NFU leaders have urged growers to help outline a new strategy for arable farming, arguing that the combinable crops sector must be reinvented if it is to survive.
Speaking at the Cereals Event on Wednesday (14 June), NFU president Peter Kendall said farmers must work together to develop a long-term vision that will prepare the sector for the expected phasing out of arable support within the next 15 years.
Union analysts increasingly believe Brussels will withdraw intervention for combinable crops by 2020, further exposing the sector to the vagaries of the world market and making it vital that arable farmers find new ways to thrive.
Mr Kendall used the arable event to launch a wide-ranging consultation he said would be used to prepare a Combinable Crops Vision for the sector.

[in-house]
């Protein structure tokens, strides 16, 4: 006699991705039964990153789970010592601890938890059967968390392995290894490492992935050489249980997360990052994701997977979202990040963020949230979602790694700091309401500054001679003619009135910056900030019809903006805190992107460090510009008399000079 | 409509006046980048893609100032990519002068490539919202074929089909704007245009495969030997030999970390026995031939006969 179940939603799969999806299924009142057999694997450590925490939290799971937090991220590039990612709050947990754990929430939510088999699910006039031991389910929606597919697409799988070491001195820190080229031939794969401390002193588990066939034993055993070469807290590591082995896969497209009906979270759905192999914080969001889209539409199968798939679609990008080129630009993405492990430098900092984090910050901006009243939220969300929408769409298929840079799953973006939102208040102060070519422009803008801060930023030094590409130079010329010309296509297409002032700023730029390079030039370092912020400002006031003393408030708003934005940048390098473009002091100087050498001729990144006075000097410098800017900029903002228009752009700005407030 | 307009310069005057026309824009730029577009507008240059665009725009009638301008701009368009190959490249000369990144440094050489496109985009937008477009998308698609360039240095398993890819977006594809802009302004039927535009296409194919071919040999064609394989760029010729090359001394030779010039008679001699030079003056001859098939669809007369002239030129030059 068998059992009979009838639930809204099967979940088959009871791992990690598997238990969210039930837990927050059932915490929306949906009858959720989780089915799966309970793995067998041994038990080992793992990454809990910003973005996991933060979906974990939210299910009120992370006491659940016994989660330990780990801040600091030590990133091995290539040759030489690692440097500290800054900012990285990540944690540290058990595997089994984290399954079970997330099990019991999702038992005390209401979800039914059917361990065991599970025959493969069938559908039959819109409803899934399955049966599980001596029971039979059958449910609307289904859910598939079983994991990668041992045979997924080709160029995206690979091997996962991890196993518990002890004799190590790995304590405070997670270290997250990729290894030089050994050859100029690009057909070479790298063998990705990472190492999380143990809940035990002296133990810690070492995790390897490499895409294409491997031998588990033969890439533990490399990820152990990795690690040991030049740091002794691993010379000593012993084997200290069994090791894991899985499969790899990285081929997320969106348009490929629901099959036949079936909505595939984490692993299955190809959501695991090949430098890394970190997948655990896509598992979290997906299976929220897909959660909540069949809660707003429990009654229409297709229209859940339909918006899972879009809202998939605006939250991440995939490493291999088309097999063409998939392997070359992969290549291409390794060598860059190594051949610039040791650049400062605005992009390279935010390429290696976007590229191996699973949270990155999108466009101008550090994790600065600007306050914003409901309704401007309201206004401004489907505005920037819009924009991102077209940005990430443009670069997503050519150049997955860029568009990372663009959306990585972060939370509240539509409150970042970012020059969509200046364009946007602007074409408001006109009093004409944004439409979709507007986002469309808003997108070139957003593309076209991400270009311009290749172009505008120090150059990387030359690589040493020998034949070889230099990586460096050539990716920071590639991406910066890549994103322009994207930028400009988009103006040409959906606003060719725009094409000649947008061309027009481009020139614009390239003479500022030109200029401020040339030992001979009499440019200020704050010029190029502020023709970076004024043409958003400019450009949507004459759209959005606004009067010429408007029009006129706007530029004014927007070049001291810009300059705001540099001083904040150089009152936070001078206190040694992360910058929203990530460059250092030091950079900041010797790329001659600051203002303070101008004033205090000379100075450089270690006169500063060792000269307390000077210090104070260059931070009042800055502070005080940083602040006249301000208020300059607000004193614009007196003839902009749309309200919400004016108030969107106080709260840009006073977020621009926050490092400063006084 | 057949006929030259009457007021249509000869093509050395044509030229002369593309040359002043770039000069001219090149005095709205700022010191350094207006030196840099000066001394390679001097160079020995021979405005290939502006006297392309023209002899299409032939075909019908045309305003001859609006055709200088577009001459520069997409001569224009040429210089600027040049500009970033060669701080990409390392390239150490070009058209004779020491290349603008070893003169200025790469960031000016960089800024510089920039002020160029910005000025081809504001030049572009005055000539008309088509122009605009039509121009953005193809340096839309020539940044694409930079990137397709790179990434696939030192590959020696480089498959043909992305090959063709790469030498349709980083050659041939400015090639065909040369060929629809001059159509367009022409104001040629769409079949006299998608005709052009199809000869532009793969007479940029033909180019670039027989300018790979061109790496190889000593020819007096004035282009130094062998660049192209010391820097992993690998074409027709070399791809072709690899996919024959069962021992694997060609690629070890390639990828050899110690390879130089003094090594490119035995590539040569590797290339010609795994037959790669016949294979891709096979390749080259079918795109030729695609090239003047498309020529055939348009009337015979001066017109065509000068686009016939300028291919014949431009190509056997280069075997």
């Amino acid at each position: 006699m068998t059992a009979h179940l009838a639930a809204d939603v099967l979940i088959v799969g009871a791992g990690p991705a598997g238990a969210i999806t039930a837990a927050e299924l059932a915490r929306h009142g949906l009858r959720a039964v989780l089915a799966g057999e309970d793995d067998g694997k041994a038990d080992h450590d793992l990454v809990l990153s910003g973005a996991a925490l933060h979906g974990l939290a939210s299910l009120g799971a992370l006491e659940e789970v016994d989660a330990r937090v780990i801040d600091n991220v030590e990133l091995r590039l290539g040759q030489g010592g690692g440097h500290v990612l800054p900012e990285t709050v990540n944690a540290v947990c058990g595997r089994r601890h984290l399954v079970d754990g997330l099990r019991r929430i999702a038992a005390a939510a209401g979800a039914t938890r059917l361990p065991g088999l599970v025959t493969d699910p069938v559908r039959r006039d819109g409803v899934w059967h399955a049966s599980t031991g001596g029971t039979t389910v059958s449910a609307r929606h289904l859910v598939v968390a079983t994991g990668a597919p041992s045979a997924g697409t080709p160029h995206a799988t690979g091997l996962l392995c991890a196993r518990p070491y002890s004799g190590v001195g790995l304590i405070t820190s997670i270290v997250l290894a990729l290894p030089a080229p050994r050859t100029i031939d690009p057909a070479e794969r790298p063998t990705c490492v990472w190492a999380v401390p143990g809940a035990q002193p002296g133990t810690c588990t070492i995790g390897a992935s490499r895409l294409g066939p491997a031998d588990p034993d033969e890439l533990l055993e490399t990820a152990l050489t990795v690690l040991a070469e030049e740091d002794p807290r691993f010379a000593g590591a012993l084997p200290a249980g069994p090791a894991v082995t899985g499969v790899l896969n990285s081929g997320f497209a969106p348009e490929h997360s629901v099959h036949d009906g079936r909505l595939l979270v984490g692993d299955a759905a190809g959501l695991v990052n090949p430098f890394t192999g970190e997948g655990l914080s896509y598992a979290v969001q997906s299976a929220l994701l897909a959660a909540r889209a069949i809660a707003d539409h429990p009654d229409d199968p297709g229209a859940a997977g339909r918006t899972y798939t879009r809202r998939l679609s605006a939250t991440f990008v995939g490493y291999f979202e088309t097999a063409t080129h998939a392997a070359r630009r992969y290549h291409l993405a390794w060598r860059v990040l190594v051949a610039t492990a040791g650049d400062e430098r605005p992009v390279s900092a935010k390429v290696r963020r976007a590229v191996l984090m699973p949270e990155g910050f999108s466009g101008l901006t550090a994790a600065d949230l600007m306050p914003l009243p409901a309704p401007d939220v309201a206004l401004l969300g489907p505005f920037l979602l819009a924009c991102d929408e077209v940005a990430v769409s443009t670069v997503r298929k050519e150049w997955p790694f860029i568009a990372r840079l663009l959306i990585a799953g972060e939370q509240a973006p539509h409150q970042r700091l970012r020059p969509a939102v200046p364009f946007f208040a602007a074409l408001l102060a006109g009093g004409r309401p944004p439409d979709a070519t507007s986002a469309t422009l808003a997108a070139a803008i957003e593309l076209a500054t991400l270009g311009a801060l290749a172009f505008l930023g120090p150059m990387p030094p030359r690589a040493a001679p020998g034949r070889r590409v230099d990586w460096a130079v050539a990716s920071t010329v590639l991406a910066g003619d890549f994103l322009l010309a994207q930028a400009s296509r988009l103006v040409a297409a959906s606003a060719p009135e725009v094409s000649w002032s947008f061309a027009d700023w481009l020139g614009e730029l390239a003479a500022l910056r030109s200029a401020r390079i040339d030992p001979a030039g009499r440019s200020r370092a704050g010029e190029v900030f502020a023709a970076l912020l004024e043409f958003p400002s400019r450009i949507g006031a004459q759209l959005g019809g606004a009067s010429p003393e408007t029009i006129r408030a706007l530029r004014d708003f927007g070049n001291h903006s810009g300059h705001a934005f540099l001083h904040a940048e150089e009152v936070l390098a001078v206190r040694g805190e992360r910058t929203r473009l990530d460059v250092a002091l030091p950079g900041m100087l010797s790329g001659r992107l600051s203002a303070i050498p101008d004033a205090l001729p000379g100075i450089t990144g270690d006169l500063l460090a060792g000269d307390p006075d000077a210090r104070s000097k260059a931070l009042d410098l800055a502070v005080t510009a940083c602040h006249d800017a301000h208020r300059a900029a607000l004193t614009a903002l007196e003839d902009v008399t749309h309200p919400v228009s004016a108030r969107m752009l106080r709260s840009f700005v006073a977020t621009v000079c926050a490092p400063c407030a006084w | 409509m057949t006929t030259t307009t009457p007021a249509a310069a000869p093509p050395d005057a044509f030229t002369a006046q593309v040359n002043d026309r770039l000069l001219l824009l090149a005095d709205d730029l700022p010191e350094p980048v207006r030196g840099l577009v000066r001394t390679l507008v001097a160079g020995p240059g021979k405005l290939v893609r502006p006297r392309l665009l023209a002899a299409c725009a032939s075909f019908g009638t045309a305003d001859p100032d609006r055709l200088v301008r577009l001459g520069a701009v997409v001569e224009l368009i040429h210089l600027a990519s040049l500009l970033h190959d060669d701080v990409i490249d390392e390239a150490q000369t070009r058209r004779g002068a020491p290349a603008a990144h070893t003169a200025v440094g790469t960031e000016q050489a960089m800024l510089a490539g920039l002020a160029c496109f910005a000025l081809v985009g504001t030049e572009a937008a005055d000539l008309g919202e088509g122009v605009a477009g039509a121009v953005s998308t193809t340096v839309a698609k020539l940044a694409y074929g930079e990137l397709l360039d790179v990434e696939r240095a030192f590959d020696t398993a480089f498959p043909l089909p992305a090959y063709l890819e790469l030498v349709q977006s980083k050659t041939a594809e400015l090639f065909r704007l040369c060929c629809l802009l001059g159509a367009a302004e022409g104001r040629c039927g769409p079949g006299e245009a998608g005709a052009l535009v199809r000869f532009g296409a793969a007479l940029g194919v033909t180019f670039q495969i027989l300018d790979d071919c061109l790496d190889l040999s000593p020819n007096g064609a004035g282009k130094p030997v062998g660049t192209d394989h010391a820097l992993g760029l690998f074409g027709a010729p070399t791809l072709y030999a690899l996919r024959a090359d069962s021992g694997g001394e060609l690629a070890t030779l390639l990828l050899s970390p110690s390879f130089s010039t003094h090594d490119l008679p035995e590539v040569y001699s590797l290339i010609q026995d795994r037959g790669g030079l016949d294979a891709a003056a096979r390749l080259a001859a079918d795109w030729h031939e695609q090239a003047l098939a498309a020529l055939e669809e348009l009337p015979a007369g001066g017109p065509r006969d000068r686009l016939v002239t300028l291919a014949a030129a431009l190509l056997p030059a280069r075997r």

It would reflect what growers wanted to achieve and what they were willing to deliver.
The consultation will examine ways farmers can exploit new opportunities by producing crops for energy and renewable materials as well as food, while managing the rural landscape and safeguarding its diverse habitats.
Mr Kendall said:
“Technological innovations in the industry tell me the arable sector can and will play a significant part in both fuelling people with food and also with providing our apparently insatiable thirst for energy.”
NFU combinable crops chairman Arthur Hill said the strategy would put growers on the front foot when it came to policy decisions.
It would also provide an agenda for the government to work towards, ensuring a sustainable farming future.
As well as farmers, those invited to respond will include traders, suppliers, retailers, DEFRA, the Home-Grown Cereals Authority, conservation bodies, energy companies and academics.
Mr Hill said:
“For the first time in a long while we have the opportunity to come up with a vision for the future of agriculture.
It is important that we get it right and that is why we are making it industry wide and open to anyone.”
Due to be published at the NFU conference next February, the final strategy would be a valuable lead from the NFU to those working with farmers.